Linguistics 5801: Computational Linguistics I

This introduction for graduates and advanced undergraduates provides an introduction to theory-driven computational linguistics (CL), focusing on syntax and parsing. The course includes some formal background and emphasizes linking the theoretical discussions to practical experience implementing algorithms and small grammars.

The course is part of the two-course introduction to CL. The second half, 5802, focuses on data-intensive, statistical CL and is offered in Spring.

Instructor: William Schuler

Meeting time: Tuesday and Thursday 9:35am-10:55am in Oxley 103

Prereqs: 3802 (Linguist 384), 5000 (601), CSE 3321, 3521, or 5052; or permission of instructor. Not open to students with credit for Linguist 684.01.

Web site: The updated syllabus, assignments, slides, etc. will be posted here, so check it regularly.

Network account: If you do not have one already, you will need a linguistics network account to obtain some of the resources required for this course. You can set this up with Jim Harmon in Oxley 118 during normal working hours.

Computer lab facilities: With your linguistics network account, you can use the linguistics computer lab in Oxley 218. The computers in this lab are installed with all software required for this course. If software does not appear to be working, you should contact Jim Harmon (Oxley 118) during normal working hours.

Textbook: (optional) Natural Language Toolkit Textbook -- a nice introduction to text processing in Python.

Course Content:

Wk Due Monday 11:59PM Lecture: Tuesday Lecture: Thursday
1 8/21
welcome, set notation, finite state automata
8/23 --- PS1 handout, sample Makefile
regular expressions, regular languages, tools: grep, sed, perl
2 8/28
from regular expressions to unix scripts, tools: make
programming concepts, implementing FSAs, tools: python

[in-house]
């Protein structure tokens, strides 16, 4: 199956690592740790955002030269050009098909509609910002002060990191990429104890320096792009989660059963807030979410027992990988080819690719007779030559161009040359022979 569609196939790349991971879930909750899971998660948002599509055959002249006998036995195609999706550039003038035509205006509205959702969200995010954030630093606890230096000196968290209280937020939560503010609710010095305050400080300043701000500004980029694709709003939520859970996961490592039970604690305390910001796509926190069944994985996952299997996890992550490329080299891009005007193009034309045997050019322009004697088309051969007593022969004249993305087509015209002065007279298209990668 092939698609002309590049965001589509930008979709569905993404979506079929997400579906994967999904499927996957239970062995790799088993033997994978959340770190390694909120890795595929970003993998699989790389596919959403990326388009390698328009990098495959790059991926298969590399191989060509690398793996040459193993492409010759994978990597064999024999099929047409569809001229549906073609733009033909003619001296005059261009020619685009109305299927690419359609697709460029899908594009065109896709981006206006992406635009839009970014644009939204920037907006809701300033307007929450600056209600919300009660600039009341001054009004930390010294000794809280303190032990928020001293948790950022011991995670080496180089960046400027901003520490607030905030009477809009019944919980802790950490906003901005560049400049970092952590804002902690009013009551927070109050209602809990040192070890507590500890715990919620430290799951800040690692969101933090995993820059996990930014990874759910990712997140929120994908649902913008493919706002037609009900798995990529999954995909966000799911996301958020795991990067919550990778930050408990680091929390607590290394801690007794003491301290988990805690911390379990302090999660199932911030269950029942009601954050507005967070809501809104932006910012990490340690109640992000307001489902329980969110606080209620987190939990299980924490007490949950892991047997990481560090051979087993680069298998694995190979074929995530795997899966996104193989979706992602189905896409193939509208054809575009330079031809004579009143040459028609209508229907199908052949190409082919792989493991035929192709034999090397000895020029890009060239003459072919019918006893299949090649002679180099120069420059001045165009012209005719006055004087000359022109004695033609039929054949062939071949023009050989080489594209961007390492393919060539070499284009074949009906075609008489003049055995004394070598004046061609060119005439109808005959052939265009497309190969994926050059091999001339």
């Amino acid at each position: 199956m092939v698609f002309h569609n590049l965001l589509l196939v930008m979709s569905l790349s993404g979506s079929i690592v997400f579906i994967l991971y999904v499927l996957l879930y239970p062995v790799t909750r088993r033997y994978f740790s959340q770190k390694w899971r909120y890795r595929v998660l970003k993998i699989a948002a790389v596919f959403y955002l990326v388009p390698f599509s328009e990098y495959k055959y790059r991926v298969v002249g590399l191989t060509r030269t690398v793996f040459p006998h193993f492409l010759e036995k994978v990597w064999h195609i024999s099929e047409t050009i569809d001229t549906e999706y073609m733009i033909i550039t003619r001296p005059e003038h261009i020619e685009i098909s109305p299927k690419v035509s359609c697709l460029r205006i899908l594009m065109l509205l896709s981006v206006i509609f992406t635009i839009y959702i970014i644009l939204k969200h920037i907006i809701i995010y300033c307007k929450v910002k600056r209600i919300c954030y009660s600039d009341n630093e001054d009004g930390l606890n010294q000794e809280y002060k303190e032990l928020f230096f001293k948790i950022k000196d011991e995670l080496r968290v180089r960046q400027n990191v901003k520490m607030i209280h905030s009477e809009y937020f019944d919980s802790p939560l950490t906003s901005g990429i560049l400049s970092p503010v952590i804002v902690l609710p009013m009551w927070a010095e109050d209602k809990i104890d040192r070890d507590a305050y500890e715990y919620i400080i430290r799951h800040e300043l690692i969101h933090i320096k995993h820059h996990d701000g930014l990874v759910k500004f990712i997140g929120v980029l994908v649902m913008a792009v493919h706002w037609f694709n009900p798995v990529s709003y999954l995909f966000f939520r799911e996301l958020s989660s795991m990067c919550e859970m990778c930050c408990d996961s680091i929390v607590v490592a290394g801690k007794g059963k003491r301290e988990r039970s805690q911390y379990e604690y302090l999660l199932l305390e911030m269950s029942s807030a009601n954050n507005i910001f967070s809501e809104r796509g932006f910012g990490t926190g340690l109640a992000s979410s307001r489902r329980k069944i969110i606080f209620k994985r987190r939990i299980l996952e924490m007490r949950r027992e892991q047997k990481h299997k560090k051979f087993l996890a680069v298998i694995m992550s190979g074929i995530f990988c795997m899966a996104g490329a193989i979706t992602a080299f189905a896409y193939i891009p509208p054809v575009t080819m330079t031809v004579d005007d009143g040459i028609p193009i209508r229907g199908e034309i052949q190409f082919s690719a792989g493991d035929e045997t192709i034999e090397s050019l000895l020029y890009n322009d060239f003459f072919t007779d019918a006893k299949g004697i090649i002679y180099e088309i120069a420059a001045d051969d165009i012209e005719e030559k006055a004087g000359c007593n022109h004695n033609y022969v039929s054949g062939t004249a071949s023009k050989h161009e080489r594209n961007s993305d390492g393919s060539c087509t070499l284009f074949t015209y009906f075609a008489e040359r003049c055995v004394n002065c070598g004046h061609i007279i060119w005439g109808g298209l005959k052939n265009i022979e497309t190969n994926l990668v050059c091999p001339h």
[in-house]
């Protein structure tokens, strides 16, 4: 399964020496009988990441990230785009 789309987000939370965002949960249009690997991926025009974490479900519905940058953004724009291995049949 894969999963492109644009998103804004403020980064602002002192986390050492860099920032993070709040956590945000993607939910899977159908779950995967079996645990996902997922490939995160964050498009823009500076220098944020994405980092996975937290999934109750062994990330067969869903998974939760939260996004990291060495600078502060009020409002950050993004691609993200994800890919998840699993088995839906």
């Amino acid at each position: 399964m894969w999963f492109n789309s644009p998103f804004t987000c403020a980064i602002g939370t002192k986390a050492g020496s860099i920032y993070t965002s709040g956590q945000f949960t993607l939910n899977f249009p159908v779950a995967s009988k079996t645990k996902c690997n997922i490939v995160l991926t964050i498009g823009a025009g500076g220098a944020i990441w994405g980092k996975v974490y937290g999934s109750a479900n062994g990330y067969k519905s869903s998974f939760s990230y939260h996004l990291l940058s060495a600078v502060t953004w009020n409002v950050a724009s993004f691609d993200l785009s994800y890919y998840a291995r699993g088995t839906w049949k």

3 9/4
9/6 --- PS2 handout
data files and projects
4 9/10 PS1 due 9/11
program correctness, complexity, generalization
5 9/18
context-free grammars, context-free languages
6 9/24 PS2 due 9/25
string recursion, pushdown automata
9/27 --- PS3 handout
7 10/2
recursion in functions and data structures, tools:,
8 10/9
dynamic programming, implementing CFG recognizers
(autumn break)
9 10/15 PS3 due (postponed to 10/17) 10/16 --- PS4 handout
from recognition to parsing, semiring abstraction
from probabilistic CFGs to probability models
10 10/23
11 10/29 PS4 due 10/30 --- PS5 handout
sequence model inference, incremental parsing
12 11/6
13 11/12 PS5 due (postponed to 11/14) 11/13 --- PS6 handout simplewiki.gcg15.linetrees
14 11/20
15 11/27 step-through
16 12/3 PS6 due 12/4
information theory
(end of term)

Successful course participation involves:

Students with Disabilities:

Students who need an accommodation based on the impact of a disability should contact me to arrange an appointment as soon as possible to discuss the course format, to anticipate needs, and to explore potential accommodations. I rely on the Office of Disability Services for assistance in verifying the need for accommodations and developing accommodation strategies. Students who have not previously contacted the Office for Disability Services are encouraged to do so (292-3307;

Academic Misconduct:

You must do your homeworks, programming assignments, and examinations yourself, ON YOUR OWN. Copying another's work, or allowing (even negligently) others to copy your work, or possession of electronic computing devices in the testing area, is cheating and grounds for penalties.

Academic dishonesty is not allowed and will be reported to the University Committee on Academic Misconduct.